Mix Small, Think Big: Practical Mixing Scale-Up Tips for Ceramic Manufacturers
Successful scale-up of specialty industrial mixing equipment relies less on straightforward formulas and more on empirical data and experience.
Scaling up from a laboratory or pilot plant mixing operation requires that the physical and chemical properties of the product are duplicated at the full-scale production level. The process further requires that the desired outcome is produced within a reasonable amount of time. Here we list practical tips worth considering before and during the scale-up phase of any batch mixing operation.
Choose Scalable Laboratory and Pilot Plant Mixers
Avoiding product lines that do not offer a clear scale-up path reduces the risk of roadblocks in the future when it’s time to increase production.
Maintain Tip Speed and Agitator Geometry
Always account for longer mixing and heating times due to the decrease in surface area-to-volume ratio and/or horsepower per unit volume.
Closely Simulate Actual Conditions
Perform mixer testing using your own raw materials and simulate actual operating conditions as closely as possible. Well-equipped manufacturers offer testing services supervised by a mixing expert. Renting equipment for in-house trials at your facility is another option. To obtain reliable data for scale-up, a good rule of thumb is to test on a mixer that is no smaller than 10% of the capacity you are looking to scale up to.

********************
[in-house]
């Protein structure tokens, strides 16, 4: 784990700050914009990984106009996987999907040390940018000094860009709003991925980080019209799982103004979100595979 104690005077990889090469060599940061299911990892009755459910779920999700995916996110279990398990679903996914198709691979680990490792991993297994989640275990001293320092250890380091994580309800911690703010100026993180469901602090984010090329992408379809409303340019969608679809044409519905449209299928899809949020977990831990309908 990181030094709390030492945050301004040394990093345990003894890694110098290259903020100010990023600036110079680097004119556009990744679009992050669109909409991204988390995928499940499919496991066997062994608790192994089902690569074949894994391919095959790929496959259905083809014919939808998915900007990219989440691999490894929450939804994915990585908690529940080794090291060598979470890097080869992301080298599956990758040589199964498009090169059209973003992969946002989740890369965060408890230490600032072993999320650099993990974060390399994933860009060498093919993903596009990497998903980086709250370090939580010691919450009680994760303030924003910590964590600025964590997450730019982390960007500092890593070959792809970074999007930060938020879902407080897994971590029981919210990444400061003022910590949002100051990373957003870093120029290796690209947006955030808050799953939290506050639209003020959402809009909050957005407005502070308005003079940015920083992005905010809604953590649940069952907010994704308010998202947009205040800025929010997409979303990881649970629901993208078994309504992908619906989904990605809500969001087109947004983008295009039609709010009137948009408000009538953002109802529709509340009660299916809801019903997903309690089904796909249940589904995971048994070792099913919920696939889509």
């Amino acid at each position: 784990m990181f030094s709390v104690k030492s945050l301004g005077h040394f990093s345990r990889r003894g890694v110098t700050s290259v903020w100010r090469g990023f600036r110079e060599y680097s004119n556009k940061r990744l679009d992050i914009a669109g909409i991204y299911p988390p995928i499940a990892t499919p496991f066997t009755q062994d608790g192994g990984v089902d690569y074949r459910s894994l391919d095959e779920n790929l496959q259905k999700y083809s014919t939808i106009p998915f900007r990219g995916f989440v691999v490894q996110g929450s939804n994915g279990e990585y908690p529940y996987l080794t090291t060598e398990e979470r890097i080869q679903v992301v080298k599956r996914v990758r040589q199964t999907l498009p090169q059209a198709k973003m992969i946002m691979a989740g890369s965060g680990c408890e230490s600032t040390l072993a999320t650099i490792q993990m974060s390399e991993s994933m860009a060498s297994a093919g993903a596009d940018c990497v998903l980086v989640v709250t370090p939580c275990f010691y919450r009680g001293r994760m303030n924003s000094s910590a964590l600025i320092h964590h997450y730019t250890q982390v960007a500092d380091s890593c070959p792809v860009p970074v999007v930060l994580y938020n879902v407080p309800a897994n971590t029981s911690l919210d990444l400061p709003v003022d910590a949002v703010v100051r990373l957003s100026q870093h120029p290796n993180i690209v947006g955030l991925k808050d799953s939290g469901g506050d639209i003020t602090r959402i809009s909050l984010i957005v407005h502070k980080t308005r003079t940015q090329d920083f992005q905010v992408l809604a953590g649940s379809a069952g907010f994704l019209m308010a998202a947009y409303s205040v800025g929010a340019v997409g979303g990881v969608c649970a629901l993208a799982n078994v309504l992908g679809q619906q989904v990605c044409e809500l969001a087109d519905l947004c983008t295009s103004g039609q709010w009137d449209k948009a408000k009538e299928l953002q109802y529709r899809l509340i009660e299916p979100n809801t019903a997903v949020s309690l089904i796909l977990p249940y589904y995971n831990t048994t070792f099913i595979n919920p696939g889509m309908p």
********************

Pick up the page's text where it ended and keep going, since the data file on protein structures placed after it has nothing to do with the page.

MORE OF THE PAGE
Determine the quantity of full and partial batches that can be made on a particular mixer model to accommodate fluctuations in product demand.
Explore a “Change-Can” Design
Scaling up to a larger mixer with a “change-can” design can further increase throughput and equipment utilization by enabling semi-continuous processing. In other words, a single mixer may be supplied with multiple interchangeable vessels that cycle through a sequence of charging, mixing, discharging and cleaning.
Consider Alternative Mixer Technologies
If scale-up calculations point to a prohibitively large mixer size, consider alternative mixer technologies that can potentially supplement or even replace your current mixing procedure yet accomplish the same end point. Examples include switching from a saw-tooth disperser to a rotor/stator mixer to improve dissolution rates, installing a solids induction system to accelerate powder wet-out and dispersion, or using an ultra-high-shear mixer to finish emulsions faster than a traditional rotor/stator. Depending on the specifics of your particular application, some of these alternative solutions could reduce cycle time, so you can work with more manageable batch sizes and still achieve the desired output volume per day or shift.
Seek Help When Needed
Partner with a supplier that has extensive experience in specialty mixing. Even in ideal circumstances, scale-up will require some degree of tweaking to optimize your process in a larger volume.
Scalable R&D Mixers